Insulin in Type 2 diabetes: Initially type 2 diabetics are treated with pills. Later on when disease progresses and  pancreas stops to produce insulin as it was producing in initial stages of the disease, type 2 diabetics will also require insulin injection in combination with pills. However they will require lesser number of injections in a lesser dose.

Insulin in pregnancy: When a diabetic woman gets pregnant, most of the pills are contraindicated in pregnancy so ahe is switched to short acting insulin along with diet and exercise plan.

Oral Hypoglycemics: The drugs that are used to lower blood glucose level. These are not used in type 1 diabetics. When used in type 2 diabetics these pills either help in release of insulin from pancreas or they help in assisting the action of insulin in other parts of body where it is required for transfer of glucose into body cells. There are 5 groups of oral medicines currently in use for diabetes 

Sulphonylureas

The drugs that increase the release of insulin from the pancreas. Examples include glibenclamide, glimipride, gliclazide. They are taken before meals once or twice a day. There major side effect is hypoglycemia( low blood glucose level)

Biguanides 

The main drug in this group in use these days in Metformin. It helps in the peripheral action of insulin.Decreased release of glucose from liver and increased uptake by the muscle cells. It is taken in between or after meals. It is also used in prediabetes and polycystic ovarian syndrome. There is little chance of hypoglycemia, but these can cause stomach upset or flautulence. Metformin is not used in case of kidney damage or other complications

Alpha glusidase inhibitors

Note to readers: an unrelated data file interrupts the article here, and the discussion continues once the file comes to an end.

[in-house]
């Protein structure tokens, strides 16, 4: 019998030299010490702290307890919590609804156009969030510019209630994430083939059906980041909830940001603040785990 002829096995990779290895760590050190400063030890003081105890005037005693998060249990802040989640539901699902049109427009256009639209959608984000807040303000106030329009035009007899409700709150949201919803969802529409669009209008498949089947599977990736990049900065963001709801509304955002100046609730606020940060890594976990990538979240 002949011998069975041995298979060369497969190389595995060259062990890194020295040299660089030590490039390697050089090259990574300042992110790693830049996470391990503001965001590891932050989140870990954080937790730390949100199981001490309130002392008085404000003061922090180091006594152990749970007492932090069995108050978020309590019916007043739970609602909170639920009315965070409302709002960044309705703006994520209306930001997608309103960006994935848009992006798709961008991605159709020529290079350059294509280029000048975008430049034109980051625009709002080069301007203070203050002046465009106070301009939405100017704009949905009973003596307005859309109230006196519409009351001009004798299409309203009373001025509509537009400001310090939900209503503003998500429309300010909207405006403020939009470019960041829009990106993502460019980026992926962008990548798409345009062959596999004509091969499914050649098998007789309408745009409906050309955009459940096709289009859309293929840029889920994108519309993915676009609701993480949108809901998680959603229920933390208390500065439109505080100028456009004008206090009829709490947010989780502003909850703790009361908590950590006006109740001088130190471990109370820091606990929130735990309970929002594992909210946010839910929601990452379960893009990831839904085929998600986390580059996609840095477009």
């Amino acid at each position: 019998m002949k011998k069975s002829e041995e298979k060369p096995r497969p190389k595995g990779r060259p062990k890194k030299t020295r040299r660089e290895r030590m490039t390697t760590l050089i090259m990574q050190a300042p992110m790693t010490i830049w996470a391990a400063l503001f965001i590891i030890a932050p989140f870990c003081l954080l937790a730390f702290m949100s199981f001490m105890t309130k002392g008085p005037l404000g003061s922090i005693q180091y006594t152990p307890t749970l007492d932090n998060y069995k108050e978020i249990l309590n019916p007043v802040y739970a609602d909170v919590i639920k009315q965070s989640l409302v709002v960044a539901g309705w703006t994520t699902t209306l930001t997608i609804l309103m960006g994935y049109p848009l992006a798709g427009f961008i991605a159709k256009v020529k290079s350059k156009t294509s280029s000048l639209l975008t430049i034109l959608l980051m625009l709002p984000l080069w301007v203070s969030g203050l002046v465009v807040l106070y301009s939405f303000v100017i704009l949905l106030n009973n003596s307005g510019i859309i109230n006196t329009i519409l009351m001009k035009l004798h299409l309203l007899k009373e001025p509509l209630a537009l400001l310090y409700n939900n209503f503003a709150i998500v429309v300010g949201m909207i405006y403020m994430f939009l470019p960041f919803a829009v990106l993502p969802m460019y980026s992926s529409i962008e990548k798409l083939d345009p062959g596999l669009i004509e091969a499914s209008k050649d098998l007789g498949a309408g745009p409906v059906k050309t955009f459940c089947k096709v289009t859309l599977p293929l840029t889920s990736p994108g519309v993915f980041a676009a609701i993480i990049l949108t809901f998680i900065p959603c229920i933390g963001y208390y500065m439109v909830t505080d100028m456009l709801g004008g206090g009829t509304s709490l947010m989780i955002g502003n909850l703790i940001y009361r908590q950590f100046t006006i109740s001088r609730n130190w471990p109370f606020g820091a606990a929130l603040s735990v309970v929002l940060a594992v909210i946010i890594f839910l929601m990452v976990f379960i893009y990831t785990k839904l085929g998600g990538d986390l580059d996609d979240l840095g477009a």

Acarbose and meglitine .This group prevents the breakdown of carbohydrates in the intestine and delays absorption of glucose from the gut after eating meals. They are taken with first bite of a meal. They will cause flautulence (gas) trouble.  

Thiozolidinediones 

Pioglitazone and rosiglitazone also known as insulin sensitizers, they act on PPARy receptors and increase the action of insulin aleady present in the body of type 2 patients. They should be used in caution with heart disease and liver problems.

Incretin

These are the latest class of insulin sensitizers. The GLP-1 ( exanetide injectable)and DPP-4 inhibitors (vidagliptin and sitagliptin). They enhance the action of insulin by inhibiting the hormone glucagon.And increasing GLP1.Glucagon is naturally present in body that has opposite action to insulin.

Aspirin: Low dose aspirin (75-100mg) daily is recommended to be used in all diabetics. It makes the blood thin and reduces the risk of heart attack. It should be avoided in allergies, bleeding disorders or liver damage.

Lipid lowering drugs Most diabetics are obese and suffering from a syndrome of diabetes, hypertension and hyperlipidemia. Most of them have high triglyceride and LDL cholesterol level, which is a risk for heart attack. They are not only advised dietry changes to lower lipid level but medicines are also needed sometimes. Commonly used medicines in this group are simvastatin, atorvastatin, rosuvastatin and gemfibrozil(fibrates group)

ACE inhibitors A class of drugs called Angiotensin converting enzyme inhibitors are used in early stages of diabetic nephropathy, microalbuminuria. There are many studies that prove their role in delaying progression of kidney damage caused by diabetes.

Neuropathy treatment When diabetic neuropathy develops , it is very difficult to reverse. Pain relievers, gabapentin, pregabalin, anti-depressants and methycobalamin have been tried in various cases.

Flu and pneumonia shots Diabetic patients are prone to infections. If they contract pneumonia or flu like illness, it can disturb the blood glucose control a lot by increasing stress hormones. So it is better to prevent these intercurrent illnesses by proper vaccination against them in both type 1 and type 2.